Will Desmond Ridder Go in the First Round?
NFL Draft - Welcome to, as Luke Braun of ZoneCoverage.com and Locked on Vikings called it, the month of overthinking. Prospects who have been in the public's consciousness for almost a year suddenly don't shine as much as they used to, while others who people feel they may have overthought or overlooked begin to look a little better in retrospect. Either way, it's a perfect time for a Part 2 of risers and fallers, where we use data from my Grinding the Mocks project to take a data-driven look at who is climbing the mock draft data boards and who is falling. Grinding the Mocks uses mock drafts, the wisdom of crowds, and data science to predict the NFL draft.
Using Grinding the Mocks' Expected Draft Position (EDP) metric, we can estimate a player's range of outcomes when it comes to their draft status and get a sense of not only where their stock is but also how it's trending. With the draft less than two weeks away, we can use the change in this metric (weighting earlier picks higher than later picks using a logarithmic transformation of EDP ranks) from one week ago to now to discover which players are seeing increases in their mock draft stock going into the draft and who is on the way down.
The last time I wrote this column was after the combine, when Georgia ER Travon Walker had put on an athletic testing performance for the ages. That performance at the combine pushed Walker into the discussion for the top five, if not the top overall pick. Who will be the star of this column and have their stock continue to rise all the way through to draft night? Find out below.
As always, Football Outsiders' 2022 NFL draft coverage is presented by Underdog Fantasy!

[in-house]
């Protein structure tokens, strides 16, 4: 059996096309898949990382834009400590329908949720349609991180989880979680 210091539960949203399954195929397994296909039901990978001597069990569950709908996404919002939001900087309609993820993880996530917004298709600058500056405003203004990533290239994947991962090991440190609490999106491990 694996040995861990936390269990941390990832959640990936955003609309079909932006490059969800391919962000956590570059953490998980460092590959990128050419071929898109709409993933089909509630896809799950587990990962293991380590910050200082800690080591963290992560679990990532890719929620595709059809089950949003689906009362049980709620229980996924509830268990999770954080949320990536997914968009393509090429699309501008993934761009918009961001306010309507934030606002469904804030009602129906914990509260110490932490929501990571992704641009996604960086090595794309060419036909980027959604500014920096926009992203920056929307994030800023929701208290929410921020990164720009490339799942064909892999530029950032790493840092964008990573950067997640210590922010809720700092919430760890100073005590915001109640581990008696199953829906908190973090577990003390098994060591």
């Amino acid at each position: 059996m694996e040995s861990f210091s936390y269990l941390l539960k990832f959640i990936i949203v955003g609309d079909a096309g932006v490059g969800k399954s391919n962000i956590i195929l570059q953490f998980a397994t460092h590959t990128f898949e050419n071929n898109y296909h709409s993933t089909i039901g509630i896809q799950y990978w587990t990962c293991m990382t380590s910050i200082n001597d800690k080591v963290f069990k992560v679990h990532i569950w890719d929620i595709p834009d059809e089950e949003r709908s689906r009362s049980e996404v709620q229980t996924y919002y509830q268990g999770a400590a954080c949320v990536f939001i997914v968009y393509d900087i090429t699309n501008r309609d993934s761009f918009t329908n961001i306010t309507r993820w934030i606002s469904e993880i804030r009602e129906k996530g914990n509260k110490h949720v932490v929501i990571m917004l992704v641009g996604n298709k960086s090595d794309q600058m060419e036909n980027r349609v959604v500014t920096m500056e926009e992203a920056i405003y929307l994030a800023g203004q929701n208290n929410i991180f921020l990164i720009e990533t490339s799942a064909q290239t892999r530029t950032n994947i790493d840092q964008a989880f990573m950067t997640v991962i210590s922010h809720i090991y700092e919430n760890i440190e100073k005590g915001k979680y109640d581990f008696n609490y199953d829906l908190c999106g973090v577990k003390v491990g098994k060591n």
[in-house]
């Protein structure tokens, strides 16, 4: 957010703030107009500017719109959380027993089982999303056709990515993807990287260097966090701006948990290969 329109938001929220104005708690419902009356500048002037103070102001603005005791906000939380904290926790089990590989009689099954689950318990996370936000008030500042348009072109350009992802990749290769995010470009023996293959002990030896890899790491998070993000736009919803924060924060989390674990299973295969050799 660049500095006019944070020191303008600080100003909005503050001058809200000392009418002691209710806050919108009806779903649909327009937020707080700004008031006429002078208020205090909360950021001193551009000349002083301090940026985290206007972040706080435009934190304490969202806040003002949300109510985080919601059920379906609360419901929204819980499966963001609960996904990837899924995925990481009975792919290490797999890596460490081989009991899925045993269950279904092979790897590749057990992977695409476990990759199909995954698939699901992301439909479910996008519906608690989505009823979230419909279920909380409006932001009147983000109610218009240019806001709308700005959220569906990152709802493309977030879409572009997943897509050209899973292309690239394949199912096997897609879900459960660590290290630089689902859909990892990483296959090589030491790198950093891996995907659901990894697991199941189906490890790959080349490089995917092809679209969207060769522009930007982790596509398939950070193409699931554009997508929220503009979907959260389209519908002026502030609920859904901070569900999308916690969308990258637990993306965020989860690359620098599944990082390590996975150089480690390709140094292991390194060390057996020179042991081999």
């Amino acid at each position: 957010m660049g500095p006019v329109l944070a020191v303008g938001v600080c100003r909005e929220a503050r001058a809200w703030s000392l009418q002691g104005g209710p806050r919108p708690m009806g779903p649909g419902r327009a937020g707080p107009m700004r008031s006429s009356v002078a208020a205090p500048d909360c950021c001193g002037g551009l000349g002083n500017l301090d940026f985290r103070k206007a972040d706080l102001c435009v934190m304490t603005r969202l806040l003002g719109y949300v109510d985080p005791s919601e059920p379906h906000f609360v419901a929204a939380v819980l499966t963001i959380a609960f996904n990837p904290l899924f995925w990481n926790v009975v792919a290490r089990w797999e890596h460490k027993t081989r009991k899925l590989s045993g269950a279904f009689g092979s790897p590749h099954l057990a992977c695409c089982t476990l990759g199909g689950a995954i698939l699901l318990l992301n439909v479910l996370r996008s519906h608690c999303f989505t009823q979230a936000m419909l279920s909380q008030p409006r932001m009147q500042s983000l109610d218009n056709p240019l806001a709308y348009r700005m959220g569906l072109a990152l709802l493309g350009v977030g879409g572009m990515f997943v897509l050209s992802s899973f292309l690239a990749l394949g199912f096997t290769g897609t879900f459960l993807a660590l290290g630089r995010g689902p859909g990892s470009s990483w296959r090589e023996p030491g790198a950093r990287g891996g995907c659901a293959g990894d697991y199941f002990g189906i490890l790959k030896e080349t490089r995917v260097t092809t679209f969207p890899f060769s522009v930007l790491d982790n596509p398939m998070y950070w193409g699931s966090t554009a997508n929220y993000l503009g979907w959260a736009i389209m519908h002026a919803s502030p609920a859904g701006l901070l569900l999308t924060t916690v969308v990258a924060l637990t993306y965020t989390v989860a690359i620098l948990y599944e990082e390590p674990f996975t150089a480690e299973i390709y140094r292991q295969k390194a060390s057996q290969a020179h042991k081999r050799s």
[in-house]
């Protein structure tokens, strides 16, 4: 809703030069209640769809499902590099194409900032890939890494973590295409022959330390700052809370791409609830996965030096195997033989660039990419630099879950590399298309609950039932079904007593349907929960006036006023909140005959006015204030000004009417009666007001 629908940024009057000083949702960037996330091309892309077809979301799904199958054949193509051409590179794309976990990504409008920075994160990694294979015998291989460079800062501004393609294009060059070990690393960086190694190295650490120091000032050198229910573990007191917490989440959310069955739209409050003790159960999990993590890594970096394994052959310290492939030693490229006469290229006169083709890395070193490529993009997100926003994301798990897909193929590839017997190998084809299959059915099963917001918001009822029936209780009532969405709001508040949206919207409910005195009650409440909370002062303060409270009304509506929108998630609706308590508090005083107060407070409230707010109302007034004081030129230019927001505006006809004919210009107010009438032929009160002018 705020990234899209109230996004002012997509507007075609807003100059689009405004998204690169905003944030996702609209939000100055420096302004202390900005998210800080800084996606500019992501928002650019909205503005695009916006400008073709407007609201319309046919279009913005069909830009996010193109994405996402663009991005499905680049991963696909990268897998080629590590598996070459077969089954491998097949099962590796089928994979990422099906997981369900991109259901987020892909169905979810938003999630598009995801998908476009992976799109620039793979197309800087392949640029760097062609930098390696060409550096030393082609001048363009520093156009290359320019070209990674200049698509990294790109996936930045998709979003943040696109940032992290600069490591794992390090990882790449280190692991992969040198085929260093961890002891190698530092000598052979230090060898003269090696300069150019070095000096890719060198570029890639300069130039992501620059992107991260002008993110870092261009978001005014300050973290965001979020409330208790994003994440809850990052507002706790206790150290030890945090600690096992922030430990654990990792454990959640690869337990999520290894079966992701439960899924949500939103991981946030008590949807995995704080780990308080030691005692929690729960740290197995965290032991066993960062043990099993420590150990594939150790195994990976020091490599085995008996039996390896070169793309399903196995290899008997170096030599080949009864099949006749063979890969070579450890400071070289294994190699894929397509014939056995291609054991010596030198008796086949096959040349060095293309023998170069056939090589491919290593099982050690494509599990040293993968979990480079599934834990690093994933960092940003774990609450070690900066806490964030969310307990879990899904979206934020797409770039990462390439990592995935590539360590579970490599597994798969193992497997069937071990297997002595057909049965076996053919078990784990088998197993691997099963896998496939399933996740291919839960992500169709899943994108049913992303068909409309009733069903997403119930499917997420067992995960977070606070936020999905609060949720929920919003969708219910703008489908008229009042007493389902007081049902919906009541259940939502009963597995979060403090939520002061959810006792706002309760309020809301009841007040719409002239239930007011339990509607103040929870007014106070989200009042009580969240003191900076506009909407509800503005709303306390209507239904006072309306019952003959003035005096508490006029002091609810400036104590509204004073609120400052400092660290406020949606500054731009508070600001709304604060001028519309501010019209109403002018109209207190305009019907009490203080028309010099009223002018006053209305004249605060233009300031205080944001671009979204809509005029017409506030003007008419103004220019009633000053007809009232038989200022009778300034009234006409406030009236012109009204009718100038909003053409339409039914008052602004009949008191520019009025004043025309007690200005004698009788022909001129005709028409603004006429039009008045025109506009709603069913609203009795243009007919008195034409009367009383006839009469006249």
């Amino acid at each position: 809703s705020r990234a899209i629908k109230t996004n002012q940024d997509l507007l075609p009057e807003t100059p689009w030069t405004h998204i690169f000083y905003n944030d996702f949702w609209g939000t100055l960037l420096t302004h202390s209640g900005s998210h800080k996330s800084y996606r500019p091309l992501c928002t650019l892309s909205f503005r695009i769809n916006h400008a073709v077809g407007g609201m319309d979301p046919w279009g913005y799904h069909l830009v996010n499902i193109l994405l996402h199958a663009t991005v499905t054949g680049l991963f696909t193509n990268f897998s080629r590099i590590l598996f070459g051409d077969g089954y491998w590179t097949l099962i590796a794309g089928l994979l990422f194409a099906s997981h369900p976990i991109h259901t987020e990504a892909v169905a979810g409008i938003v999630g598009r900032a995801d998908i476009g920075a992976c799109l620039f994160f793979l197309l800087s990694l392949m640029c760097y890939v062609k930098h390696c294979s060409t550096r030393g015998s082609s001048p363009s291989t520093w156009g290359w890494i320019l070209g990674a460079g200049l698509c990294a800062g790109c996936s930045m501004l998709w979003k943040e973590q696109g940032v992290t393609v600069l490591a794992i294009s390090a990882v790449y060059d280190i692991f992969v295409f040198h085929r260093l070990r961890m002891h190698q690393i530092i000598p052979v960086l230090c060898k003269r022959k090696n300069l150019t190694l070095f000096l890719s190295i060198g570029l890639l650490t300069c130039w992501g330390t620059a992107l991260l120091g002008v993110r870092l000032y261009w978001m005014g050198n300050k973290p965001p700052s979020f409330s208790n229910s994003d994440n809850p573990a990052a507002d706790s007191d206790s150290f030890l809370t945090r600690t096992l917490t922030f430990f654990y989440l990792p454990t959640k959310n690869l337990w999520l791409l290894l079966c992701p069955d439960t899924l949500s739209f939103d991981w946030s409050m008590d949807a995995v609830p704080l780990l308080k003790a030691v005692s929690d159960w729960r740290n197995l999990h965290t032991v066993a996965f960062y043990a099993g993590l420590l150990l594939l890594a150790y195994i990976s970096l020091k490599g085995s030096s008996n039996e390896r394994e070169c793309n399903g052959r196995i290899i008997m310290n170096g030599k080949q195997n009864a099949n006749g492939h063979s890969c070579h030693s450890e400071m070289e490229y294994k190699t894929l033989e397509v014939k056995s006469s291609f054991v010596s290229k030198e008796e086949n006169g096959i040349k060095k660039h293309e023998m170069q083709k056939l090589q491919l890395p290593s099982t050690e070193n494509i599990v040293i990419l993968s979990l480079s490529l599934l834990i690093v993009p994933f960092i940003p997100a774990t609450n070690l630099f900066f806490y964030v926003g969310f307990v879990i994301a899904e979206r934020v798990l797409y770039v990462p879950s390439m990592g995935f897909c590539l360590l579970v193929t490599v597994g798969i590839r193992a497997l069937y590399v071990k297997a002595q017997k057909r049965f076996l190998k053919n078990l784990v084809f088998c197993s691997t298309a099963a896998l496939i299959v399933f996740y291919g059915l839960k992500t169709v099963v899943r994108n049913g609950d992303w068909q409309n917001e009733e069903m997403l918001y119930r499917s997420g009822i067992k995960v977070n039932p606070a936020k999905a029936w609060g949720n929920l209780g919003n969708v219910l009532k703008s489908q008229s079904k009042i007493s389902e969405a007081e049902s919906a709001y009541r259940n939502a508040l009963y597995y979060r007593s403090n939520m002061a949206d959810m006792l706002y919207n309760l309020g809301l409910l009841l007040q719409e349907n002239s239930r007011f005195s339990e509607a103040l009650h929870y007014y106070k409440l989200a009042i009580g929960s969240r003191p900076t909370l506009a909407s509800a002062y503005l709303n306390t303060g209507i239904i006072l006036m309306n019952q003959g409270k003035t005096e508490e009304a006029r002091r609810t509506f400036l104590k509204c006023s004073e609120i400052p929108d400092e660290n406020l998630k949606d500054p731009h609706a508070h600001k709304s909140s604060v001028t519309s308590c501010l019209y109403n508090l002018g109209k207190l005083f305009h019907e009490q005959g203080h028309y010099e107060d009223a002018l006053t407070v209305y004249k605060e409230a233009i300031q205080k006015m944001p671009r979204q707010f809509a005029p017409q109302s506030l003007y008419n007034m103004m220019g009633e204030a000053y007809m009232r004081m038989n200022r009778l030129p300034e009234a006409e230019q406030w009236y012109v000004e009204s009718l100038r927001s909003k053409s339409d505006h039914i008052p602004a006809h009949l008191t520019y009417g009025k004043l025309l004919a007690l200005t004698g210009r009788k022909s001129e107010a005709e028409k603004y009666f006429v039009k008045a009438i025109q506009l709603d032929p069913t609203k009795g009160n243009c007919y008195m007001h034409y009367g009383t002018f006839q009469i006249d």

Kayvon Thibodeaux, ER, Oregon
What's new is old! Kayvon Thibodeaux started out the draft process as the second-ranked player in the Grinding the Mocks Preseason Top 32 (and the ER1) behind former Oklahoma and current South Carolina quarterback Spencer Rattler. Since then, he has been overtaken by Michigan's Aidan Hutchinson as the top edge rusher in the 2022 NFL draft, and then recently by Georgia's Trayvon Walker. Perhaps draftniks are having some mocker's remorse about Walker after further examination of his collegiate production relative to the other members of the ER class.
It didn't help that draftniks didn't like Thibodeaux's confident attitude, his self-comparisons to Jadeveon Clowney, and his early exit from the NFL combine's athletic drills. However, draftniks have taken a new liking to Thibodeaux, returning him to his pre-combine status as ER2 and the top five of mock drafts. Whether this is regression to the mean for Thibodeaux after draftniks returned to film-watching after focusing (probably too much) attention on combine results, or just a flash in the pan as draftniks solidify Trayvon Walker into the ER2 spot is yet to be seen.
Jameson Williams, WR, Alabama